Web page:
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Xbox Review - 'Crusty Demons'

by Gordy Wheeler on Oct. 30, 2006 @ 1:17 a.m. PST

Crusty Demons combines the freeform tricking, high-octane stunt mayhem and bone breaking crashes in this free roaming world. It breaks new ground by rewarding players to engineer spectacular crashes and inflict massive injuries and pain to their rider.

Genre: Racing/Motocross
Publisher: Evolved Games
Developer: Climax
Release Date: June 27, 2006

Okay, let's get this out of the way first: What the flying flashing beep is a Crusty Demon? Is this some hardcore Doom-esqe first-person shooter? Is this a poorly translated RPG, pushing the comedy line as you battle against cranky old guys from Hades? Perhaps Crusty Demons is, in fact, the stirring love story of a grizzled World War II flying ace, fighting his own inner demons as he drinks away his problems and the memories of the hail of bullets in which his squadmates lost their lives. No, actually, none of those is the case. What we have here is a licensed title. So basically, you can all go home now.

No, okay, wait. Actually it's a game about the Crusty Demons of Dirt, a motorcycle team which is made up – as so many extreme sports teams are – of a small and fiercely loyal group of complete psychotics. As the framing story for the game goes, the five official members of the Crusty Demons riding team were trying to pull a giant simultaneous quintuple backflip off a ramp. Mid-flip, time stops for them, and Satan appears with a TV and a remote. He shows the five that they're all about to fail in a horrible and hilariously fatal way in their stunt attempt, and then offers to take their souls in exchange for making them immortal. Faced with the non-choice between certain death and eternal life, the souls get signed over.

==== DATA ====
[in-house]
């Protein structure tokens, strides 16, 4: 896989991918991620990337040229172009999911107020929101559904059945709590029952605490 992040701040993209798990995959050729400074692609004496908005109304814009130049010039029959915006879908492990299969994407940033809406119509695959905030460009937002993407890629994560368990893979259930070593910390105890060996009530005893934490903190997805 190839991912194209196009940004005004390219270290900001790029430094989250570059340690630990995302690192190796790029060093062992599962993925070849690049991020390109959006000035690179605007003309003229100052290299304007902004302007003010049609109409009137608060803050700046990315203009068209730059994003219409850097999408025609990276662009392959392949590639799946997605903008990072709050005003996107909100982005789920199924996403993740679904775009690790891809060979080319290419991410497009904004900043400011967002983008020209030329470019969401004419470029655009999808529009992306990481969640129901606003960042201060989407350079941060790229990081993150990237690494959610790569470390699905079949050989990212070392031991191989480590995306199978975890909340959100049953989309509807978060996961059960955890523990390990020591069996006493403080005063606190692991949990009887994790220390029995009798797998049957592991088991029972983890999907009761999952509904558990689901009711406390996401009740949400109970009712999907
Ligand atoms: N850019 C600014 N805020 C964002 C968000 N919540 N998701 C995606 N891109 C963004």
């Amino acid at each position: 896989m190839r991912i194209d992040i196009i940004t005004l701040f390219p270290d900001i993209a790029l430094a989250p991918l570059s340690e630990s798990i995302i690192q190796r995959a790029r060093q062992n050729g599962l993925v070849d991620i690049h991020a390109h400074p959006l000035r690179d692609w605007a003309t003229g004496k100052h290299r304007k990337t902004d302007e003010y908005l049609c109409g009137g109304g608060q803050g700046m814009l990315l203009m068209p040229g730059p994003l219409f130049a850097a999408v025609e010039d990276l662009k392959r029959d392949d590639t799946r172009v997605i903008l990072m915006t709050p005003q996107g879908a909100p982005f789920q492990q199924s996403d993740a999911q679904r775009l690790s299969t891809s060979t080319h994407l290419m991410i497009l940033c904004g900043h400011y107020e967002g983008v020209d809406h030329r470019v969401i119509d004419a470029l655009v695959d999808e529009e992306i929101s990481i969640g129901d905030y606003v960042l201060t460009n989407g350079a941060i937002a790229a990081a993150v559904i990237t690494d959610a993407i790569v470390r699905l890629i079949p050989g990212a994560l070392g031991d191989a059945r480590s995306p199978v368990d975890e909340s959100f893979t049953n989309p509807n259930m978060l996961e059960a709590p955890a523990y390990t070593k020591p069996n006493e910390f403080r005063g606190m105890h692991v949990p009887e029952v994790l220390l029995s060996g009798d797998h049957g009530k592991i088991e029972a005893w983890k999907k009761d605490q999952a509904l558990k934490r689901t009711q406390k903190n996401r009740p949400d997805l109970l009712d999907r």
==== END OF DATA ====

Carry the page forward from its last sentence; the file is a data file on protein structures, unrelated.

Now the team wants to win them back, which will involve doing Satan's dark bidding as they race around major cities and made-up landmarks. Luckily, Satan's dark bidding involves a lot of doing random tricks on motorcycles and crashing into stuff. So go ahead and pick one of the five real people or several more fictional ones, and go to town.

What we have here is essentially the Tony Hawk's Underground 2 of the motocross world. It doesn't take itself seriously, it gives you points for doing really alarmingly dumb things, and it involves an awful lot of abandoning its chosen vehicle in favor of another. That's right, in this motorcycle game, you'll end up cruising around doing tricks in everything from a golf cart to an ice cream truck. Unfortunately, the other vehicles control pretty much like two of the motorcycles stuck together with chewing gum, and the motorcycles themselves aren't exactly a joy to ride. For a game based largely around doing tricks on demand, Crusty Demons has incredibly loose controls. The game will tell you that doing a wheelie is accomplished by pulling back on the left analog stick. When I can take my hand off the left side of the controller and spontaneous wheelies will just develop out of thin air like gifts from the Magical Trick Fairy, something might be a bit suspect.

Oops, my apologies. Let's not go tearing into Crusty Demons quite yet. There's still a bit of praising with faint damns I have to do before we cut it open to expose the meat of the matter. Crusty Demons features a great big load of major cities, from Japan to New York and most stops in between. In each city, you'll do questionable things. Be it running drugs for shady mobsters, transporting underaged Japanese schoolgirls to wild parties, or just plain disturbing the peace and endangering life and limb, you'll be plowing through everything available and earning points in the process. You'll also get the chance to take advantage of one of the really fun parts of the title.